And over a quarter have no idea how a zebra crossing should be used!


New data revealed by Admiral shows just how little knowledge both drivers and pedestrians in the UK have when it comes to road crossings.

An alarming four out of five (79%) drivers and pedestrians in the UK are not able to identify a pelican crossing and worryingly, these accounted for one third of all casualties in 2017 at pedestrian crossings.

Every year, around 5,500 pedestrians are killed or seriously injured in the UK, with on average one pedestrian killed and 15 seriously injured per day.

Admiral’s data showed that 79% of drivers and pedestrians in the UK could not identify a pelican crossing, whilst over a quarter had no idea what a zebra crossing was.

In addition, 92% couldn’t identify a toucan crossing, whilst 85% had no idea what the difference was between a toucan crossing and a puffin crossing.

New data finds four out of five people don't know what a pelican crossing is

More than a quarter of drivers and pedestrians have no idea how to use a zebra crossing properly! © Copyright Jaggery and licensed for reuse under this Creative Commons Licence.

Many people are left confused as to what the green flashing figure on a pelican crossing is actually telling them – what this means is that pedestrians may continue crossing but may not start to cross.

Apparently, more than two in five think the flashing green figure means they don’t have much time to cross, whilst one in five think they have lots of time to cross the road.

At a pelican crossing, the pedestrian presses a button on the pole situated on their side, whilst there are two illuminated figures facing the pedestrian from the other side of the road – one red and one green. The red stationary person indicates that it’s not safe to cross whilst the green walking person indicates that it is safe to cross. There’s also a beeping sound which indicates to the pedestrian that it is safe to cross.

The insurance company also found that one third of pedestrians have had a near miss when using a crossing, with 19% confessing to not looking properly and one in 10 admitting to being distracted by their mobile phone.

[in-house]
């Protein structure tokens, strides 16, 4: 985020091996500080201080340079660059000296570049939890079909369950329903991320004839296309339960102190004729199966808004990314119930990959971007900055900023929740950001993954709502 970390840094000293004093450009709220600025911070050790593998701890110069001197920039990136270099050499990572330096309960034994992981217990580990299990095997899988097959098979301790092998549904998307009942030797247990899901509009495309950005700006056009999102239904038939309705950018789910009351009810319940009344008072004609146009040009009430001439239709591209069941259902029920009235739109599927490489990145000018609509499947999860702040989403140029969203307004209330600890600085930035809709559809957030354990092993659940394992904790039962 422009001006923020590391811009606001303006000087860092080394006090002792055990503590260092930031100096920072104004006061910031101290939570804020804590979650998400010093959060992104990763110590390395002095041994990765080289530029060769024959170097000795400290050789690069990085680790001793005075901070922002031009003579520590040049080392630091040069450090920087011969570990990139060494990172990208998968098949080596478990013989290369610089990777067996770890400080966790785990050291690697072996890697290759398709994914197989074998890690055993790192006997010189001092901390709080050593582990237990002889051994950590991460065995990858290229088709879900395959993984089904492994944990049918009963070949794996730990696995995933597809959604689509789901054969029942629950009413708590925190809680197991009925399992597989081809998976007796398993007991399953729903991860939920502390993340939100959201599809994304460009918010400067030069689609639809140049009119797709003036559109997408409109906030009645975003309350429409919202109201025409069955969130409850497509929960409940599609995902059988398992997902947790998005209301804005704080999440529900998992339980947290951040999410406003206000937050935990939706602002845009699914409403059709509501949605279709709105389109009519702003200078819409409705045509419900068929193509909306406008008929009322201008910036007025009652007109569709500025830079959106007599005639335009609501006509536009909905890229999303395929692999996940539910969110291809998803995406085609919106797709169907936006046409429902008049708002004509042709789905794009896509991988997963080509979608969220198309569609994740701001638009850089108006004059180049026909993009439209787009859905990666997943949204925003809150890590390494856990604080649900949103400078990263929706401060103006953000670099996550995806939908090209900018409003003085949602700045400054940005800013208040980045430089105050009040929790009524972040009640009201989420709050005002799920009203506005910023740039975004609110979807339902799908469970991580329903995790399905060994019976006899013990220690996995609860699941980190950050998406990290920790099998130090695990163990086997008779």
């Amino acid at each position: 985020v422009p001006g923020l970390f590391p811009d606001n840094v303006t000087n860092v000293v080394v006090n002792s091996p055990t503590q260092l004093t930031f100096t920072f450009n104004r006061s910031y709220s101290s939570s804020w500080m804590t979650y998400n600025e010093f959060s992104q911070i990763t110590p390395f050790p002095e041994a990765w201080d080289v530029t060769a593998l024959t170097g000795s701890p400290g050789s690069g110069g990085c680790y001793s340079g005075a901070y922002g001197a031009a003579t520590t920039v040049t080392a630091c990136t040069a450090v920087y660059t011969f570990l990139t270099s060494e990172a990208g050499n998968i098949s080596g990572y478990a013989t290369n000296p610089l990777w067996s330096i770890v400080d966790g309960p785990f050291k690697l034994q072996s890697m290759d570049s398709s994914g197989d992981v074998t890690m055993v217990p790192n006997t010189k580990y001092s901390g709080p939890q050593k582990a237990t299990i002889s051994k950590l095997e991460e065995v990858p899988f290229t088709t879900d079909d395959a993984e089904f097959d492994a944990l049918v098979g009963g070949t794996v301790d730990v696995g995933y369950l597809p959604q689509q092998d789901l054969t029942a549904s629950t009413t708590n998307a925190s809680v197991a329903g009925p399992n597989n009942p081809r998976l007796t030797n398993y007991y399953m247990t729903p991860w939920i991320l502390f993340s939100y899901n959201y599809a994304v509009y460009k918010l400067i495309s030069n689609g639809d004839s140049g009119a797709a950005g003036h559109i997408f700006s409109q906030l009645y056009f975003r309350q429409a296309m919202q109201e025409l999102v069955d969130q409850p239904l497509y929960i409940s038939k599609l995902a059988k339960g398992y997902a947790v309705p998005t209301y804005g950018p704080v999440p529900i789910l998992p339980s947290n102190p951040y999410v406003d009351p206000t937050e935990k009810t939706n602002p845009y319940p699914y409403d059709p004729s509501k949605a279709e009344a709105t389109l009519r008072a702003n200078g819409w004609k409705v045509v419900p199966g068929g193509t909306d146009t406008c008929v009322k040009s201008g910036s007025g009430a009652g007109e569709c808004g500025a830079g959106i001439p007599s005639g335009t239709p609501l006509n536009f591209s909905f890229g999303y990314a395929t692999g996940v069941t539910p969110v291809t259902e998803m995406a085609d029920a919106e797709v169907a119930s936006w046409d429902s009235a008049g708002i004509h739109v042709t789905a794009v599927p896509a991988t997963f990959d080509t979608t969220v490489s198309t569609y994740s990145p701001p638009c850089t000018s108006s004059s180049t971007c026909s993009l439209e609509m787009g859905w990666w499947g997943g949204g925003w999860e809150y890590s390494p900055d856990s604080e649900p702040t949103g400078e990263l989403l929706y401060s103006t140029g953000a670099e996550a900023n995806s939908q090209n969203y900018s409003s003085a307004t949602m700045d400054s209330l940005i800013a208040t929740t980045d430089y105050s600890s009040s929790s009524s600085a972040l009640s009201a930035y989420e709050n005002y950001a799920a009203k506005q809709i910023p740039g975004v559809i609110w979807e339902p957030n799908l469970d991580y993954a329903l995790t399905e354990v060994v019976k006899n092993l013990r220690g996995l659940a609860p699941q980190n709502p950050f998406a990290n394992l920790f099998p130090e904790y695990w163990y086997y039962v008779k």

Furthermore, 10% confessed to ignoring the light signals altogether, whereas four out of 10 put the blame onto the driver of the vehicle.

Almost a quarter of drivers in the UK say they’ve had a near miss with a pedestrian at a crossing, with 50% saying the pedestrian didn’t look before crossing, whilst one third claimed they hadn’t seen the pedestrian and 13% confessed to being distracted by their mobile phone.

“What’s worrying about these findings is how little both drivers and pedestrians understand about the designated crossings and what the rules are for safely using them,” said Sabine Williams, head of motors at Admiral.

A zebra crossing is distinguishable by its black and white stripes which run parallel across the tarmac on the road. A Belisha beacon is normally present on either side of the path which flash alternately. Pedestrians have right of way when they step onto the crossing.

A pelican crossing uses a traffic light system for both drivers and pedestrians. The pedestrian pushes a button and must wait for the traffic lights to stop the vehicles. Once the green walking man appears and the beeping sound is heard it is safe to cross but remember that a flashing green figure means pedestrians already crossing can continue but those approaching may not start to cross.

A toucan crossing allows both pedestrians and cyclists to cross safely – ‘toucan’ refers to ‘two-can’, meaning both pedestrians and cyclists can cross together. They are generally wider than a pelican crossing and feature a traffic light system similar to the pelican crossing but also show a bicycle figure next to the person figure in red and green.

A pedestrian user friendly intelligent crossing (puffin crossing) works similarly to the pelican crossing, however the signal lights are mounted on the same side of the road as the pedestrian using it rather than on the opposite side of the road.


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